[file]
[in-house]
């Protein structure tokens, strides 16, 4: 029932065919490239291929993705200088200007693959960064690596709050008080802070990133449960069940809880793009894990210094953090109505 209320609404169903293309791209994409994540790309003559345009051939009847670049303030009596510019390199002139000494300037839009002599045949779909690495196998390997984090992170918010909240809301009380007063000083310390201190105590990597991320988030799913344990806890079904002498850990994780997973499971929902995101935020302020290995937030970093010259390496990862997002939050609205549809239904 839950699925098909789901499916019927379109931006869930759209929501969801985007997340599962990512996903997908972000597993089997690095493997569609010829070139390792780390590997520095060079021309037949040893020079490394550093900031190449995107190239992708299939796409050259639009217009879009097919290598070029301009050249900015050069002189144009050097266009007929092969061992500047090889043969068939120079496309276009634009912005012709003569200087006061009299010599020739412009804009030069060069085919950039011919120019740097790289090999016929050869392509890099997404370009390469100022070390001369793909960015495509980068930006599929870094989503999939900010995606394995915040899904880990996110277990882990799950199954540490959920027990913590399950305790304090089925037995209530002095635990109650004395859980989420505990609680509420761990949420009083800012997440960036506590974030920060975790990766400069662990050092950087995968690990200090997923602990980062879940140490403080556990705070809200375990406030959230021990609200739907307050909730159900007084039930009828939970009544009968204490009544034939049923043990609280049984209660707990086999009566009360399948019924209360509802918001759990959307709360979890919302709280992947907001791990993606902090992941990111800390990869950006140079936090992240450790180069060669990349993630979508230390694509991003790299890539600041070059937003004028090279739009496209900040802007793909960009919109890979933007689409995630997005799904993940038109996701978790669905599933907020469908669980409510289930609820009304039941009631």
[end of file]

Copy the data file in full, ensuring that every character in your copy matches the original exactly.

[in-house]
């Protein structure tokens, strides 16, 4: 029932065919490239291929993705200088200007693959960064690596709050008080802070990133449960069940809880793009894990210094953090109505 209320609404169903293309791209994409994540790309003559345009051939009847670049303030009596510019390199002139000494300037839009002599045949779909690495196998390997984090992170918010909240809301009380007063000083310390201190105590990597991320988030799913344990806890079904002498850990994780997973499971929902995101935020302020290995937030970093010259390496990862997002939050609205549809239904 839950699925098909789901499916019927379109931006869930759209929501969801985007997340599962990512996903997908972000597993089997690095493997569609010829070139390792780390590997520095060079021309037949040893020079490394550093900031190449995107190239992708299939796409050259639009217009879009097919290598070029301009050249900015050069002189144009050097266009007929092969061992500047090889043969068939120079496309276009634009912005012709003569200087006061009299010599020739412009804009030069060069085919950039011919120019740097790289090999016929050869392509890099997404370009390469100022070390001369793909960015495509980068930006599929870094989503999939900010995606394995915040899904880990996110277990882990799950199954540490959920027990913590399950305790304090089925037995209530002095635990109650004395859980989420505990609680509420761990949420009083800012997440960036506590974030920060975790990766400069662990050092950087995968690990200090997923602990980062879940140490403080556990705070809200375990406030959230021990609200739907307050909730159900007084039930009828939970009544009968204490009544034939049923043990609280049984209660707990086999009566009360399948019924209360509802918001759990959307709360979890919302709280992947907001791990993606902090992941990111800390990869950006140079936090992240450790180069060669990349993630979508230390694509991003790299890539600041070059937003004028090279739009496209900040802007793909960009919109890979933007689409995630997005799904993940038109996701978790669905599933907020469908669980409510289930609820009304039941009631």